Tools designed to work with larger data sets tend to take the LSM approach. This gives them fast ingestion as well as good read performance using disk based structures. HBase, Cassandra, RocksDB, LevelDB and even Mongo now support this approach.
Column-per-file engines are used heavily in MPP databases like Redshift or Vertica as well as in the Hadoop stack using Parquet. These are engines for data crunching problems that require large traversals. Aggregation is the home ground for these tools.
Other products like Kafka apply the use of a simple, hardware efficient contract to messaging. Messaging, at its simplest, is just appending to a file, or reading from a predefined offset. You read messages from an offset. You go away. You come back. You read from the offset you previously finished at. All nice sequential IO.
This is different to most message oriented middleware. Specifications like JMS and AMQP require the addition of indexes like the ones discussed above, to manage selectors and session information. This means they often end up performing more like a database than a file. Jim Gray made this point famously back in his 1995 publication Queue’s are Databases.
So all these approaches favour one tradeoff or other, often keeping things simple, and hardware sympathetic, as a means of scaling.
So we’ve covered some of the core approaches to storage engines. In truth we made some simplifications. The real world is a little more complex. But the concepts are useful nonetheless.
Scaling a data platform is more than just storage engines though. We need to consider parallelism.
When distributing data over many machines we have two core primitives to play with: partitioning and replication. Partitioning, sometimes called sharding, works well both for random access and brute force workloads.
If a hash-based partitioning model is used the data will be spread across a number of machines using a well-known hash function. This is similar to the way a hash table works, with each bucket being held on a different machine.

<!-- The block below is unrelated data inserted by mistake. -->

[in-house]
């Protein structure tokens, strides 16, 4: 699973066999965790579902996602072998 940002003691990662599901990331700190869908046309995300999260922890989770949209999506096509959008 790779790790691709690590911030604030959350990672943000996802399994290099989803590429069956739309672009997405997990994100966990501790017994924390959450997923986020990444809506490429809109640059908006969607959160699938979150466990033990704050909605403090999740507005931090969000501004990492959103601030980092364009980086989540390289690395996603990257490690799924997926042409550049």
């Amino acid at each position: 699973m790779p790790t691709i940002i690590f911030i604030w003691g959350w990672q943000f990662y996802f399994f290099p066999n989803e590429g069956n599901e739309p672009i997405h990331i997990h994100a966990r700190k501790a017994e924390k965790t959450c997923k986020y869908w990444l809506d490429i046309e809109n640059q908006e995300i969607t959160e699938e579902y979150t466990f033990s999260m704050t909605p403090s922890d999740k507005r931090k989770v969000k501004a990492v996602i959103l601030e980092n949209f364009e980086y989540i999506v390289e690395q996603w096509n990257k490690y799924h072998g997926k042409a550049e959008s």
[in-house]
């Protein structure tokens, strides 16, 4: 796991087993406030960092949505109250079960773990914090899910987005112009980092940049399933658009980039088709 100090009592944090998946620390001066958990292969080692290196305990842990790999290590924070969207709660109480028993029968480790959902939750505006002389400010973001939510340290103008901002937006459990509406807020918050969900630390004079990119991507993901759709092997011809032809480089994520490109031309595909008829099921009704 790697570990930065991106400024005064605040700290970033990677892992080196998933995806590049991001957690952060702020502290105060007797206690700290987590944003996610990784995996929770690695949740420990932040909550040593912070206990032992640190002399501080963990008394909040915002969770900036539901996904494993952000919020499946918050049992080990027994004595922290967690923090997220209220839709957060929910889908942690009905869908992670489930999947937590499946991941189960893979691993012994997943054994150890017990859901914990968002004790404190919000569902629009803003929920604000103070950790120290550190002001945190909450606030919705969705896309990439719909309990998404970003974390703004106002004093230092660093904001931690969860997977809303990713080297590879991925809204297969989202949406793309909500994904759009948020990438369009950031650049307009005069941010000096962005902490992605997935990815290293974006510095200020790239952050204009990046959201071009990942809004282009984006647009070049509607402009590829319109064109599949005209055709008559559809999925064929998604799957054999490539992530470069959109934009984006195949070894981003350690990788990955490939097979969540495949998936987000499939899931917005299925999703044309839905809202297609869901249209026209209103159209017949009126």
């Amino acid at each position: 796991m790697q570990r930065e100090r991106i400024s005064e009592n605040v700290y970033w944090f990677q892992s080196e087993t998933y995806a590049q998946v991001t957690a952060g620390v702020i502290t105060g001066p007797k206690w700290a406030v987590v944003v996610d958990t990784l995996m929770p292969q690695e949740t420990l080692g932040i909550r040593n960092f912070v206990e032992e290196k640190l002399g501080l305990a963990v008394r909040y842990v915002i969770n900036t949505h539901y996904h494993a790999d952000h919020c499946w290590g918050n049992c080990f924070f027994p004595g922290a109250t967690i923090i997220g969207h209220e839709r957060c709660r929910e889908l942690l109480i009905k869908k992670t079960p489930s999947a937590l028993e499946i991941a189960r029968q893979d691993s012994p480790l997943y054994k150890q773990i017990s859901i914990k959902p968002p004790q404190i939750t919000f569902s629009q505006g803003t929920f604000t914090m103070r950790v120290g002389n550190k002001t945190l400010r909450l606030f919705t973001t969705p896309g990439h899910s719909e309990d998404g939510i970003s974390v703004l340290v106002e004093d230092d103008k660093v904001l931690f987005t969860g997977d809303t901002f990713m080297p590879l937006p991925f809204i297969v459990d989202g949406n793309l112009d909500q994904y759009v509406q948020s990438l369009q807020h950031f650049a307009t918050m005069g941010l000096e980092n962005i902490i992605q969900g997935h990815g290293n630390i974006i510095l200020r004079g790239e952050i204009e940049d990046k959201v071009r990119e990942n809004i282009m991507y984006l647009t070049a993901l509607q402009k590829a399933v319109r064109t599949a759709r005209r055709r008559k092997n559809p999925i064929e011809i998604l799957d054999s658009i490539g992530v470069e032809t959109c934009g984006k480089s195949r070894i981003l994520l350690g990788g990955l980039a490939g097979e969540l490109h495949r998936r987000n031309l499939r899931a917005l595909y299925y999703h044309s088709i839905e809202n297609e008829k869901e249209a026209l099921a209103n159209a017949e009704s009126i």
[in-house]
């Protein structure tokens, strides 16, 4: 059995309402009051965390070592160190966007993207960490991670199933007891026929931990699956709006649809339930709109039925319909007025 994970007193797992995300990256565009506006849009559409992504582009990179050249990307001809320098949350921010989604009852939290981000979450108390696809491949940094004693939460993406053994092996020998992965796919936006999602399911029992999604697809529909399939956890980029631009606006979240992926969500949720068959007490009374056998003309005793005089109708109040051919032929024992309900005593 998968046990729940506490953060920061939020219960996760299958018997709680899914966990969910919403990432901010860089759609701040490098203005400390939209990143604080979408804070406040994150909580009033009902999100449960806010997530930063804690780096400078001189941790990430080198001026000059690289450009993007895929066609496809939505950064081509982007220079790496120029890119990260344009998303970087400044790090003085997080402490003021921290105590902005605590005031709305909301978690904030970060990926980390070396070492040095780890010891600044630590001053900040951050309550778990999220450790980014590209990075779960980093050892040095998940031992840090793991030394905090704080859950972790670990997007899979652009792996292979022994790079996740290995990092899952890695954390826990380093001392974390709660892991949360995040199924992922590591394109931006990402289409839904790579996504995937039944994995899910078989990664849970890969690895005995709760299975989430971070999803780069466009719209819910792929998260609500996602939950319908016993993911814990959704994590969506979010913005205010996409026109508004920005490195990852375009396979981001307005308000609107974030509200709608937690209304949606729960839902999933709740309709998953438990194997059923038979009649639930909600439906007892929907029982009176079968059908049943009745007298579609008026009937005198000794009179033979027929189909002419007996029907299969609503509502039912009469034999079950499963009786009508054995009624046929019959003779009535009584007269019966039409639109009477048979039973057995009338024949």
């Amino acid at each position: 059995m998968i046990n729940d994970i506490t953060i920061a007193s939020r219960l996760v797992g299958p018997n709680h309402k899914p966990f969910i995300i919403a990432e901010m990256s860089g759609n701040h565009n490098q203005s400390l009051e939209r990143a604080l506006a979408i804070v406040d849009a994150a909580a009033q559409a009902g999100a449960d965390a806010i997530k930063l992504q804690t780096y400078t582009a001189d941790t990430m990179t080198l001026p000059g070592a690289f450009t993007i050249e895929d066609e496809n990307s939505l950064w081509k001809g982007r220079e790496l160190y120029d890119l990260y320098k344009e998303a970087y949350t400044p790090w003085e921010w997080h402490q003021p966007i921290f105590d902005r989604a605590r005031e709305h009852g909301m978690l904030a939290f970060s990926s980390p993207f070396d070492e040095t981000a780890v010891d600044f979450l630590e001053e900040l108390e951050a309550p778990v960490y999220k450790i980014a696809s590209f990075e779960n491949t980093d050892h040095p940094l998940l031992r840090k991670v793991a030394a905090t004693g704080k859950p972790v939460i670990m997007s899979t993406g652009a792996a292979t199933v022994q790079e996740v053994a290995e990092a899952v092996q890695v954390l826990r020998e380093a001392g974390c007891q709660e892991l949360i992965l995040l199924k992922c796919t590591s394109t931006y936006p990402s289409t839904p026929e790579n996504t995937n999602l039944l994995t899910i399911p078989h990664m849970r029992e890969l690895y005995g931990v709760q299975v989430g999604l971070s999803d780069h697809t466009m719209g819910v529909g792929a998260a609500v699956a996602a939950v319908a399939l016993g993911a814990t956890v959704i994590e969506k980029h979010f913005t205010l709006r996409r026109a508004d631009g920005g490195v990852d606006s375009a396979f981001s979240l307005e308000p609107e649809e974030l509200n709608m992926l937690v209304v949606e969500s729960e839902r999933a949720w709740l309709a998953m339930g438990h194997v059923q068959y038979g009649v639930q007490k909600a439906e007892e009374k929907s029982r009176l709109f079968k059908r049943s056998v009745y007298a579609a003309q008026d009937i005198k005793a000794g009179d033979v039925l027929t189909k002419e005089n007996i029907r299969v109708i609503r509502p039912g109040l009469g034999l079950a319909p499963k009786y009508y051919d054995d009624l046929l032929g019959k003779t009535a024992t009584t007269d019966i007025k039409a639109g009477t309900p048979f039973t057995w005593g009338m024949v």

The result is that any value can be read by going directly to the machine that contains the data, via the hash function. This pattern is wonderfully scalable and is the only pattern that shows linear scalability as the number of client requests increases. Requests are isolated to a single machine. Each one will be served by just a single machine in the cluster.
We can also use partitioning to provide parallelism over batch computations, for example aggregate functions or more complex algorithms such as those we might use for clustering or machine learning. The key difference is that we exercise all machines at the same time, in a broadcast manner. This allows us to solve a large computational problem in a much shorter time, using a divide and conquer approach.
Batch systems work well for large problems, but provide little concurrency as they tend to exhaust the resources on the cluster when they execute.
So the two extremes are pretty simple: Directed access at one end. Broadcast, divide and conquer at the other. Where we need to be careful is in the middle ground that lies between the two. A good example of this is the use of secondary indexes in NoSQL stores that span many machines.
A secondary index is an index that isn’t on the primary key. This means the data will not be partitioned by the values in the index. Directed routing via a hash function is no longer an option. We have to broadcast requests to all machines. This limits concurrency. Every node must be involved in every query.